Airlines lose billions as Lagos airport records 70% of 93 bird strikes in 6 months

About 93 bird strike incidents have occurred across Nigerian airports in the first half of 2022, the Nigerian Civil Aviation Authority (NCAA) has revealed. 
Out of the number, 54 of such bird strike incidents happened at the Murtala Muhammed Airport (MMA), Lagos alone, and experts have estimated that this has cost airlines over N15 billion in losses due to repairs of aircraft.
Speaking at the the workshop organised by the Search and Rescue Mission of the Nigerian Airspace Management Agency (NAMA) on Wednesday in Lagos, Mr. Azike Edozie, Head Bird/Wildlife Hazard Control of the NCAA, decried the high incidents arising from bird strike incidents in the industry, saying that 98 per cent of bird strike incidents occurred at the airports, especially when taking off and landing.
Edozie however said that the responsibility of keeping the airspace safe from birds incidents rests with every stakeholder in the industry, including airline operators, security agencies and the Federal Airports Authority of Nigeria (FAAN).
He expressed hope that the respective agencies would find a lasting solution to the menace soon, decrying that airlines were losing million of dollars to the incident annually.
”My record shows that we have had at least 93 bird strike incidents in all our airports between January this year to June and out of this number, 54 of it happened in Lagos Airport alone, which represents about 70 per cent of the total occurrences.
”We all have to proffer a solution to this menace and I do hope we have a lasting solution to it because everyone, especially the airlines are losing money,” he said.
Also, Mr. Adetunji Adetutu, Head of Unit, Bird Control, FAAN, Murtala Muhammed International Airport (MMIA), Lagos in his presentation pointed out that no airline was immune from the incident of bird strikes.
He also blamed some of the pilots for the high bird strike rates in the industry, stressing that some of the pilots are always in a hurry to depart an airport and usually violate the instructions of Air Traffic Controllers (ATC).
He insisted that it is necessary for the airlines and their pilots to adhere to the instructions issued by ATCs.
He however said that FAAN as the airport landlord is doing its best to curb the spread of the incident through the procurement of modern equipment, which he said had gone a long way to reduce its impacts.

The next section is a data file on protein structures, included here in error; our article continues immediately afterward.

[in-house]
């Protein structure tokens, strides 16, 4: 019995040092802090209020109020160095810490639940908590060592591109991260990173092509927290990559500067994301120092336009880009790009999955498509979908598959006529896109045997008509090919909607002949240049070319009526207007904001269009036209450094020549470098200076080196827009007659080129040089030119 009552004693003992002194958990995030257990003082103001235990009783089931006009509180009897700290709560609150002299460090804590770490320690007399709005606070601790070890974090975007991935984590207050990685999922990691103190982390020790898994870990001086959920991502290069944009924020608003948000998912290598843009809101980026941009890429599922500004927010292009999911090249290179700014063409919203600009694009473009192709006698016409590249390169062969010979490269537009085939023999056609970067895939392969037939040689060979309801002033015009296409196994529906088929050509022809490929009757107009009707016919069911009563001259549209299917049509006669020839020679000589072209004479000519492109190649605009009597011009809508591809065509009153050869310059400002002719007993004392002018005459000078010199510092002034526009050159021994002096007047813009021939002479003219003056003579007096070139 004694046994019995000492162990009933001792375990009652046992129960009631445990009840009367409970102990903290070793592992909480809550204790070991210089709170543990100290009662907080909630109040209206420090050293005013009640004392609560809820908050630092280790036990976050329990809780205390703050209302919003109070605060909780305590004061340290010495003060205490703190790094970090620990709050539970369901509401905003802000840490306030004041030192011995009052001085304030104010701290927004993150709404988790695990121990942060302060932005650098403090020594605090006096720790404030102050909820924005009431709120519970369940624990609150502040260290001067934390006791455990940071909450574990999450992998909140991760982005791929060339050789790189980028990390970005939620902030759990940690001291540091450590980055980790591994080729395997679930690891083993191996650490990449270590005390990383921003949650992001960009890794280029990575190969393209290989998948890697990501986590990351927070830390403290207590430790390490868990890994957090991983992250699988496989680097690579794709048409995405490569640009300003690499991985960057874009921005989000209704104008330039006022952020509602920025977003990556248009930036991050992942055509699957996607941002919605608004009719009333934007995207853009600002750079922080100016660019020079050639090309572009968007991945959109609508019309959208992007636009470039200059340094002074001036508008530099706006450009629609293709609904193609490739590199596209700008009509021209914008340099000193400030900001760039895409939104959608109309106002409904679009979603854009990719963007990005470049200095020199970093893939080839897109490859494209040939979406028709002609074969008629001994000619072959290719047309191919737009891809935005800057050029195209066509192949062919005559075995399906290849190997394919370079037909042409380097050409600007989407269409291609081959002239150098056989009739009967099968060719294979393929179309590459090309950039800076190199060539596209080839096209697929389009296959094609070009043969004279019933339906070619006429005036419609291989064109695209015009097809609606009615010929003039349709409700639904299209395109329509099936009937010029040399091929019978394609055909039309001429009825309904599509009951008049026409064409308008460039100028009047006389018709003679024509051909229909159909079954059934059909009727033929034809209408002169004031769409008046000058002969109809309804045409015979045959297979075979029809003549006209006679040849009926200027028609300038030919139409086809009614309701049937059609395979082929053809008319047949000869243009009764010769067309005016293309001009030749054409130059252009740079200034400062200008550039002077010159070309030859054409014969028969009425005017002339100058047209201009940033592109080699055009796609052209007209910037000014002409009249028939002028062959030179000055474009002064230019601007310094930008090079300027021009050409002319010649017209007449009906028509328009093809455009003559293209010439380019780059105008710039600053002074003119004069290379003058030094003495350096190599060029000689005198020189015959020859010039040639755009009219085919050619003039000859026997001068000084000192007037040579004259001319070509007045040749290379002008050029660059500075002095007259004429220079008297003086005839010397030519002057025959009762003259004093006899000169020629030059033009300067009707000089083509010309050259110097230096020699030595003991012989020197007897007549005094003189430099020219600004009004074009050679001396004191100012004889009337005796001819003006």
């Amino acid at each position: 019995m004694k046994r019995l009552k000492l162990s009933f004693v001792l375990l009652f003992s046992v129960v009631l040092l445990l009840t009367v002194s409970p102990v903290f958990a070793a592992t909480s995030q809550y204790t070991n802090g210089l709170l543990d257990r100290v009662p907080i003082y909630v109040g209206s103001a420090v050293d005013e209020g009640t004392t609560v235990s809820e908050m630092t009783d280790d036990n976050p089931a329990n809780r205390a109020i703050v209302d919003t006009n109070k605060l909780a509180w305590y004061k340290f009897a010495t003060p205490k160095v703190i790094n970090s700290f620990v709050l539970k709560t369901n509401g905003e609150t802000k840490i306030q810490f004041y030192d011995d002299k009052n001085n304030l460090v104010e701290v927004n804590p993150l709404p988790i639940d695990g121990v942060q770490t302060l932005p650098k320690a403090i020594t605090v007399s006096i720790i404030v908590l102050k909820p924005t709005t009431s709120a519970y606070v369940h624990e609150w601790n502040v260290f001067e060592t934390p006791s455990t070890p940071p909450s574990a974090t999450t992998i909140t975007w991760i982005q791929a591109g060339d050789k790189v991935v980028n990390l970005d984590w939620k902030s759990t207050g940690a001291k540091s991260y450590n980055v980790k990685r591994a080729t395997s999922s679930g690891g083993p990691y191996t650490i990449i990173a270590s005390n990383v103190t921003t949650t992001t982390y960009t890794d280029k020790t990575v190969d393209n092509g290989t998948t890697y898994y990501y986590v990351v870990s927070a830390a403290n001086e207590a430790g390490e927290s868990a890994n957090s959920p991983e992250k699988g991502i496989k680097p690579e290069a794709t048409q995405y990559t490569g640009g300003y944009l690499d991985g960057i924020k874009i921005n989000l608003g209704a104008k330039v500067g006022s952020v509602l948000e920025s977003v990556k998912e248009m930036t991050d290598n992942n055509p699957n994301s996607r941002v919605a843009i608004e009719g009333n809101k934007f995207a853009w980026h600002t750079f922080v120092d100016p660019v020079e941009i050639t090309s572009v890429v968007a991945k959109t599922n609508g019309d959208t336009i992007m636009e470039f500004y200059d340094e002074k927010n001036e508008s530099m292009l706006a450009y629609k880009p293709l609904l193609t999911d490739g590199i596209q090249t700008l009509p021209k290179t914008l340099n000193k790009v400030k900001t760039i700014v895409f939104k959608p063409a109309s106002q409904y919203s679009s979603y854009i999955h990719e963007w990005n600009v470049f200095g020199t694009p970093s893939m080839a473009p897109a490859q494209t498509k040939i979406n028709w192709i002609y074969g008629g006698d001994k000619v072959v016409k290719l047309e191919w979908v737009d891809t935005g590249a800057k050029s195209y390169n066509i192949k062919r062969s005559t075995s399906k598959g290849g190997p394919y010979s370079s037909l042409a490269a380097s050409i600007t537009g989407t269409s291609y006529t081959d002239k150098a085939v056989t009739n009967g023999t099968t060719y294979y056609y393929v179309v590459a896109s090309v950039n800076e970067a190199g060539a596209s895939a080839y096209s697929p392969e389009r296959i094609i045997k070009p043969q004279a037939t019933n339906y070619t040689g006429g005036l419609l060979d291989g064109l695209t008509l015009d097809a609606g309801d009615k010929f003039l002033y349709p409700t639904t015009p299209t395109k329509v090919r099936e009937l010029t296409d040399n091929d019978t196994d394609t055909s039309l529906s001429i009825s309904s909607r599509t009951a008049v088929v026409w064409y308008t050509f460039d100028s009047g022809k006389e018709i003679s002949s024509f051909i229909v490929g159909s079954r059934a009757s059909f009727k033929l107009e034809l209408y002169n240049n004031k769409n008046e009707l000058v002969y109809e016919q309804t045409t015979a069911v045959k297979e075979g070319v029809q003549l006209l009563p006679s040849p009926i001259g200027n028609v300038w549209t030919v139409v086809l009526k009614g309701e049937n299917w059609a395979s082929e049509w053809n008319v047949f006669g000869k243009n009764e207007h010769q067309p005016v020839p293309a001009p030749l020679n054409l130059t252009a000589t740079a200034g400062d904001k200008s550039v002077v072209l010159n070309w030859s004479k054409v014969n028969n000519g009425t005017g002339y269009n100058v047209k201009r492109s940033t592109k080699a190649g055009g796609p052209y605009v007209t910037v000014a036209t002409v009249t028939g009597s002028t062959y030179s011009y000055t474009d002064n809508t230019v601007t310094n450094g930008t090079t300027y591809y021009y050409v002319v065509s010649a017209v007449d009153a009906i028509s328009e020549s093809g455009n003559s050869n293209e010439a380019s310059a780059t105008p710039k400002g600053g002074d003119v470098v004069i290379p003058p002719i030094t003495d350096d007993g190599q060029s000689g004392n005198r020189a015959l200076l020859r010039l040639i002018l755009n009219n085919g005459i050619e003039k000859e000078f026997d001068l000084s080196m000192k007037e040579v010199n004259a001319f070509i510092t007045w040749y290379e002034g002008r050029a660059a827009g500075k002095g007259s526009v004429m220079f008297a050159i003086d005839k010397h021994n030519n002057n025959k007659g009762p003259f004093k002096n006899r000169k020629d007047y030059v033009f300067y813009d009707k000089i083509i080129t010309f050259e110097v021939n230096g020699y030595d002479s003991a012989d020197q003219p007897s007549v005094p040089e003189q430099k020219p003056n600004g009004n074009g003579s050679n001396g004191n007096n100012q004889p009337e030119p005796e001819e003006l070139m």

He said: ”The final say on what happens to the aircraft lies with the pilots. Until the ATC gives clearance for pilots to depart or land, it is necessary for pilots to listen to their advice.
”Airline operators should have a change of culture on how we carry out our duties. It’s the suitability of the environment that bring birds to the airport environment. We have water, shelter and food around the airports. Runway should be free of activities at take off and landing.”
He emphased further that most of the birds that cause havoc at the airports migrate from other continents to Africa at a particular time of the season.
Also, Mr. Olanrewaju Iwalaye, Search and Rescue Mission Coordinator, NAMA, said it is necessary for all stakeholders to curb the the actinides of bird strike incidents at the airport with the procurement of advanced equipment.
Iwalaye, however, observed that FAAN had in recent times improved with the procured of equipment to reduce the incident.
He added that the same programme was simultaneously going on in all the major airports across the country, including the Port Harcourt International Airport (PHIA), Omagwa, Aminu Kano International Airport (AKIA), Kano and the Nnamdi Azikiwe International Airport (NAIA), Port Harcourt.
‘We need to find a way to address this challenge. Birds are in their natural habitant and most of our airports are built close to the forest. 
‘Apart from birds, we also have wildlife animals, which are also strikes. We hope to propose on mitigation in order to address it. We also need to know the activities of birds too. Statistics that was given earlier indicates that 93 bird incidents were recorded as at September 17, 2022, but 32 of this occurred in just two months,” he said. 

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